The Stoic teaching of resignation in the face of more powerful forces offered succor to people at all levels of Roman society. Marcus Aurelius captured this well when he wrote, “When you are grieved about anything external it is not the thing itself which afflicts you, but your judgment about it.” (Meditations, VIII.47) Oh, and Marcus Aurelius was Emperor of Rome from 161 to 180 CE. He was a true Stoic in realizing that even occupying the highest position on earth, one is still subject to fate. All that you have control over is your own mind, your own responses to events. The strength of Stoicism is its persistence in the face of any adversity to maintain calm control over one’s own thoughts.

Epictetus (55-135 CE) was one of the more extreme Stoic philosophers. Born a slave but later freed by his master who thought a man of such intellectual talents should not remain a slave. Epictetus wrote that he wished to return to slavery because it was less taxing than having to fend for oneself as a free man. This feeling was in keeping with his belief that, similar to Marcus Aurelius, people are disturbed not by events but by the views they take of events. Epictetus recommended independence from both the external world and one’s own passions. He taught a detached quietism from others:

When you see anyone weeping for grief, either that his son has gone abroad or that he has suffered in his affairs, take care not to be overcome by the apparent evil, but discriminate and be ready to say, “What hurts this man is not this occurrence itself—for another man might not be hurt by it—but the view he chooses to take of it.” As far as conversation goes, however, do not disdain to accommodate yourself to him and, if need be, to groan with him. Take heed, however, not to groan inwardly, too. (The Enchiridion, 16)

Do not even feel sympathy for another person so as to maintain your own self-control. That was Epictitus’s harsh teaching.

So Why Now Sell Stoicism as a Pet Rock?

Any idea can be twisted into new shapes, no doubt. Human ingenuity and free will empower that, you know, regardless of what stoicism says. As I mentioned earlier, throughout history, stoicism has been more popular during difficult times, when people seek solace in faddish, superficial comforts. The pandemic would certainly qualify as difficult times, but something else is going on feeding the pop-psychology for stoicism.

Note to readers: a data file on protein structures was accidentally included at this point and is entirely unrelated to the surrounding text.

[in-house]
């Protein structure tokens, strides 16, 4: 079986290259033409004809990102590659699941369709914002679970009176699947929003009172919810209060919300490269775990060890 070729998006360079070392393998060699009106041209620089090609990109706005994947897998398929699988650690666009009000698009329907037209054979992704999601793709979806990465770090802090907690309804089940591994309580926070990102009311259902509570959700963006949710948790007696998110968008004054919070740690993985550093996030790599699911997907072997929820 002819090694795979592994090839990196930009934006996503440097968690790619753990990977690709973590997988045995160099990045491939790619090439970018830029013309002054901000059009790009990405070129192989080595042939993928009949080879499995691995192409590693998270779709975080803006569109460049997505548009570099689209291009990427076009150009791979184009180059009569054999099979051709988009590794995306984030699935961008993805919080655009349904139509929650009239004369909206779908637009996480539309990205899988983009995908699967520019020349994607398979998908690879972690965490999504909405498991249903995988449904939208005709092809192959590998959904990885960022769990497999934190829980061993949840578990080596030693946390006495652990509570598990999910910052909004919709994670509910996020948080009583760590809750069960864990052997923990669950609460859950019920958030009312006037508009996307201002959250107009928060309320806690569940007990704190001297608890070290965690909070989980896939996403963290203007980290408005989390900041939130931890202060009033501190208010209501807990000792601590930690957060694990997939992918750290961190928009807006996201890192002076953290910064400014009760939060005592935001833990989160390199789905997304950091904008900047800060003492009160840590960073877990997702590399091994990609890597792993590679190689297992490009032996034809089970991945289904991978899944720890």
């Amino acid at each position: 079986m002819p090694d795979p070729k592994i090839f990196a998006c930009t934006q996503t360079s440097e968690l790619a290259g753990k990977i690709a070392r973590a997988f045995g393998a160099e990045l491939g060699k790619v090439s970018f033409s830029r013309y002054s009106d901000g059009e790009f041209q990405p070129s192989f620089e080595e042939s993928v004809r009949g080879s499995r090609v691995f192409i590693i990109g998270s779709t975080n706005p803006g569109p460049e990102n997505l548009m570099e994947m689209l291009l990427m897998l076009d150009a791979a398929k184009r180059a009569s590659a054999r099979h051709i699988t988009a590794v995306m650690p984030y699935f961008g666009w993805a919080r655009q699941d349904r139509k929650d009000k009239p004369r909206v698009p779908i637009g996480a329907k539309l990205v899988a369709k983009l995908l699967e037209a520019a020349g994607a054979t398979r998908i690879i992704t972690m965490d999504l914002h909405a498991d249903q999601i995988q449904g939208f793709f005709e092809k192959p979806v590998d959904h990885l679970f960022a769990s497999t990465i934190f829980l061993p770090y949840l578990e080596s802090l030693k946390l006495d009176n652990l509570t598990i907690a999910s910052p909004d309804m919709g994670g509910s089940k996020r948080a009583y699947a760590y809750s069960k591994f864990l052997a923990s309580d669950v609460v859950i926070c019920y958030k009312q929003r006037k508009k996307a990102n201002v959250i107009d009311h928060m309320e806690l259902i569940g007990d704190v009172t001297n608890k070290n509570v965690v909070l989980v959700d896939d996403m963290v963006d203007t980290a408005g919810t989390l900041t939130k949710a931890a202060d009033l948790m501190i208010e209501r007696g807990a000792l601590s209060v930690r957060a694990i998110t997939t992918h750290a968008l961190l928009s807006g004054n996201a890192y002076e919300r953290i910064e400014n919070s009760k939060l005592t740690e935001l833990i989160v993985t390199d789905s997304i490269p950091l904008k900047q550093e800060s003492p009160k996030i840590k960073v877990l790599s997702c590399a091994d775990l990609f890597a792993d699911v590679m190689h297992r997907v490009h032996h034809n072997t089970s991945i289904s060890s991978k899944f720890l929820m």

In today’s world, like back in Roman times. some people want to push the notion that the individual person is largely powerless in the face of greater forces. Today, the corporatist neoliberal establishment demands that people be complaint workers and consumers. If the power-that-be can convince people that there is nothing they can do to change the world or better their lives, then that makes society more stable and predictable. It’s good for business.

I am not suggesting some vast conspiracy, but the corporate publishing houses and corporate media are showing a preference for books and articles that extol the virtues of stoic fatalism. Think of yourself as a dog leashed to a wagon, and take heed not to care for other people’s sufferings. Be still, be quiet, accept everything, and if you find anything objectionable or unpleasant, blame your own poor attitude. It’s good for business.

A philosopher colleague of mine decries the effects of stoicism on people, observing that it “affects individuals on the level of subjectivity, making real freedom, a happy life, and the possibility of political action to transform social conditions untenable.” I agree. Stoicism’s pessimism about life and fatalism about improving the world in which we live denies humanity, individualism, and even hope itself. Like a Pet Rock, today’s fad of stoicism is just marketing. Unlike a Pet Rock, stoicism is actively harmful.


  1. Interesting article. I have had similar thoughts on the current popularity of Stoicism and Buddhism. So these keep us from enacting political change in the world and suit a corporate agenda? Perhaps. However, when looked at on an individual level considering how one reacts to life’s problems can be useful. Stoicism suggests that we pause, consider our responses, avoid acting in haste or with anger. Buddhism also. If we all acted with a little more thought and reason, when multiplied this could have a positive impact politically. The personal would become the political. Also some elements of Stoicism and Buddhism encourage us not to place too much emphasis on wealth or consumerism. This potentially counters the argument that they align with a neoliberal corporate agenda.

    1. Thanks for your insightful comments. I don’t say that stoicism has no value, but that it is far too easy for it to be abused and become quietism or nihilism. The political dimension of that, you mention, and that is a concern of mine. Another concern is the personal dimension. There are a number of philosophical and spiritual traditions that encourage moderation and self-reflection. What stoicism (and Buddhism) encourage is a denial of self and a denial of one’s place in the world. Those are harmful teaching.